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Monday, October 24, 2011

No Cannibals

In 1989, Daniel Rakowitz shocked New York City when he murdered and chopped up his ex-girlfriend Monika Beerle, made a soup out of her body, and served it to the homeless in Tompkins Square Park. Rakowitz, the "Butcher of Tompkins Square," was found not guilty by reason of insanity and moved to a state hospital for the criminally insane.

It is hard for anyone to imagine, even to those of us who lived in New York City, that not so long ago in the 1970s, the East Village was one of the most frightening areas to live in or visit. Extraordinary, because it was just a stroll away from the center Village and some of the most desirable and expensive real estate in New York City.

Even through the 1980s, when much of the city had improved considerably, Tompkins Square Park remained a high-crime area, had encampments of homeless people, and was still a center for illegal drug dealing and heroin use. Rents were extraordinarily low - many drug addicts were able to afford apartments there, with lifestyles funded by selling drugs or through burglary and muggings. Virtually everyone I know who lived in the East Village in the 1970s was robbed or assaulted. It was truly a lawless land. Even to walk to St. Marks place at night could be worrisome. Alphabet City was no man's land. Things escalated, and on August 6–August 7, 1988, the Tompkins Square Park Riot occurred. Since 2004, the annual Police Riot Concert commemorates this event.

Last week was the first time in my entire life that I walked through Tompkins Square Park at night, something that four decades ago would have been unthinkable to me. In the 2000s, a woman friend I knew regularly attended bars and clubs in Alphabet City. She trekked the area at extremely late hours. I was astonished that a single woman would venture out alone there; when I questioned her, she could not understand my concern that she did such a thing routinely.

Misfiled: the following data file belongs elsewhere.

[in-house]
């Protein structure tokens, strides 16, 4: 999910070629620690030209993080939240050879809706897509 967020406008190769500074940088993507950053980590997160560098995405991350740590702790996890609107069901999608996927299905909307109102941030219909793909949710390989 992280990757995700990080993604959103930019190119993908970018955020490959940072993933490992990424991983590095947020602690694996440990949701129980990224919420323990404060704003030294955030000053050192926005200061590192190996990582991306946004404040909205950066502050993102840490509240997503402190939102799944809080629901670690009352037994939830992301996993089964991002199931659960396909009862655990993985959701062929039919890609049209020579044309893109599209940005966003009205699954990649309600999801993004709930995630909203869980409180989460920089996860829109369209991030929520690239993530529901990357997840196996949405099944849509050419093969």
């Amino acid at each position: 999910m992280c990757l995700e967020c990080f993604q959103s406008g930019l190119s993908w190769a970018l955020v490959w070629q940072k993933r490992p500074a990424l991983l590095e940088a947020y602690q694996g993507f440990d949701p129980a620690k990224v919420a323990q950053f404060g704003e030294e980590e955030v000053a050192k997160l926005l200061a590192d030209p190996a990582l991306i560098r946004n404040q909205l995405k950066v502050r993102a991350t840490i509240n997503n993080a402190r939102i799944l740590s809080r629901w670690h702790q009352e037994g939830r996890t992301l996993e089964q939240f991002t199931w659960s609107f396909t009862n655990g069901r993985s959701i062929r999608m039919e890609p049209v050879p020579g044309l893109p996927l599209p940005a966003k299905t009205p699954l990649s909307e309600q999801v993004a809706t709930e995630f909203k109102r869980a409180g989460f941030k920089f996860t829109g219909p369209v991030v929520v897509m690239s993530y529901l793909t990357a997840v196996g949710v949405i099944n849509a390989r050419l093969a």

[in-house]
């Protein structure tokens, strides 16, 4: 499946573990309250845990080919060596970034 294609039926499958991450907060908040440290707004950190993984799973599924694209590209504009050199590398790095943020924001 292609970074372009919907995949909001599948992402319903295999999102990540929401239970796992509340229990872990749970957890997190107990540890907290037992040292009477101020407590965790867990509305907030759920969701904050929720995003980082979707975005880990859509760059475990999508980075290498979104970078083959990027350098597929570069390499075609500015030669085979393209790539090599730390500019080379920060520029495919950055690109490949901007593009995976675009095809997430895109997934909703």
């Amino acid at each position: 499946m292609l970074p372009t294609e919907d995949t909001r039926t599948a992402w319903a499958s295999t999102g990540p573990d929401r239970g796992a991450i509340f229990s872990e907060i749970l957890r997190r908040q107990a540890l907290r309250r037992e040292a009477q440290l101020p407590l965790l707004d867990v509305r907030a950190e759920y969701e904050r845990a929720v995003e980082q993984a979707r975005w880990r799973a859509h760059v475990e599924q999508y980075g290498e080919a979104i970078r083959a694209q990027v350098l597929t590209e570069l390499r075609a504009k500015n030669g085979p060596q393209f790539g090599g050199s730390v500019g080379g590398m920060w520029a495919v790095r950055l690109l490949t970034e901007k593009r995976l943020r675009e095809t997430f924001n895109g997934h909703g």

However, even in 2011, Tompkins still has an edge. I find the nondescript, high fences to be very disturbing visually, a reminder that this place's character is far from the parks of Paris, where a fence a few inches high with a small sign to stay off the grass is adequate to keep trespassers off. Here, even after renovation, I find the atmosphere much like that of a well-manicured prison yard with a feeling that restraint is necessary, lest there be an outbreak or an invasion of some kind. No doubt that many of these impressions are now largely a product of my mind from witnessing decades of decay, horror, and crime there.

So, on a recent chilly Saturday night, I walked through Tompkins Square Park from one end to another. It was only 8PM, but already the park was deserted with only a few stragglers here and there. The atmosphere was spooky and eerie to me. I was quite uneasy in that small jungle at night, but at least I saw no cannibals.

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Rajiv Katra said...

Wow!!! It is such a beautiful insight of this city. I will be looking out for Tompkins Square Park on my next visit

Leslie said...

Your description of how dangerous and ominous the East Village used to be is so accurate. The park itself, however, is actually fairly bland, no reason to travel there.
Love the creepy photo and the bizarre soup story. Ever see 'Eating Raoul?'

Anonymous said...

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